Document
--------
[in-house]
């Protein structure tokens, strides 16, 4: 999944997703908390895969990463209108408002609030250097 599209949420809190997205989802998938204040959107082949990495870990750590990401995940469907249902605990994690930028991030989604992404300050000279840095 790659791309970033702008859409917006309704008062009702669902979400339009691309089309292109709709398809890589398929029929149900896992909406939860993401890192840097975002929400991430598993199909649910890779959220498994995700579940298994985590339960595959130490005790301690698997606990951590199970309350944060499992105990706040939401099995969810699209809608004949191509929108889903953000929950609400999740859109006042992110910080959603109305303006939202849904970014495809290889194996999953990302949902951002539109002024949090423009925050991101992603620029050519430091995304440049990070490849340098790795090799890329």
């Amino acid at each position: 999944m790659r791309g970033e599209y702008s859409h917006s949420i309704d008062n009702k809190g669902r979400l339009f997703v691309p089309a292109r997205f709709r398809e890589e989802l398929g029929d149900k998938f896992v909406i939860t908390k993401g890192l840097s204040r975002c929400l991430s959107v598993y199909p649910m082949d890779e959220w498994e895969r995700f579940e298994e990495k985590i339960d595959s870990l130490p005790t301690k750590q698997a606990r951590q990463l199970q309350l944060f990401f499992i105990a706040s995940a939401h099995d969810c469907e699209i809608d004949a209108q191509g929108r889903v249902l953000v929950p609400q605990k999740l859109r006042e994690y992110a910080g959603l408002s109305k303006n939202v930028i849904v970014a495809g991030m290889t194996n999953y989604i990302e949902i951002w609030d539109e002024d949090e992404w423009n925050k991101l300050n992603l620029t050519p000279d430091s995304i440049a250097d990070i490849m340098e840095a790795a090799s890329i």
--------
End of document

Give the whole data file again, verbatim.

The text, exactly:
[in-house]
């Protein structure tokens, strides 16, 4: 999944997703908390895969990463209108408002609030250097 599209949420809190997205989802998938204040959107082949990495870990750590990401995940469907249902605990994690930028991030989604992404300050000279840095 790659791309970033702008859409917006309704008062009702669902979400339009691309089309292109709709398809890589398929029929149900896992909406939860993401890192840097975002929400991430598993199909649910890779959220498994995700579940298994985590339960595959130490005790301690698997606990951590199970309350944060499992105990706040939401099995969810699209809608004949191509929108889903953000929950609400999740859109006042992110910080959603109305303006939202849904970014495809290889194996999953990302949902951002539109002024949090423009925050991101992603620029050519430091995304440049990070490849340098790795090799890329």
């Amino acid at each position: 999944m790659r791309g970033e599209y702008s859409h917006s949420i309704d008062n009702k809190g669902r979400l339009f997703v691309p089309a292109r997205f709709r398809e890589e989802l398929g029929d149900k998938f896992v909406i939860t908390k993401g890192l840097s204040r975002c929400l991430s959107v598993y199909p649910m082949d890779e959220w498994e895969r995700f579940e298994e990495k985590i339960d595959s870990l130490p005790t301690k750590q698997a606990r951590q990463l199970q309350l944060f990401f499992i105990a706040s995940a939401h099995d969810c469907e699209i809608d004949a209108q191509g929108r889903v249902l953000v929950p609400q605990k999740l859109r006042e994690y992110a910080g959603l408002s109305k303006n939202v930028i849904v970014a495809g991030m290889t194996n999953y989604i990302e949902i951002w609030d539109e002024d949090e992404w423009n925050k991101l300050n992603l620029t050519p000279d430091s995304i440049a250097d990070i490849m340098e840095a790795a090799s890329i």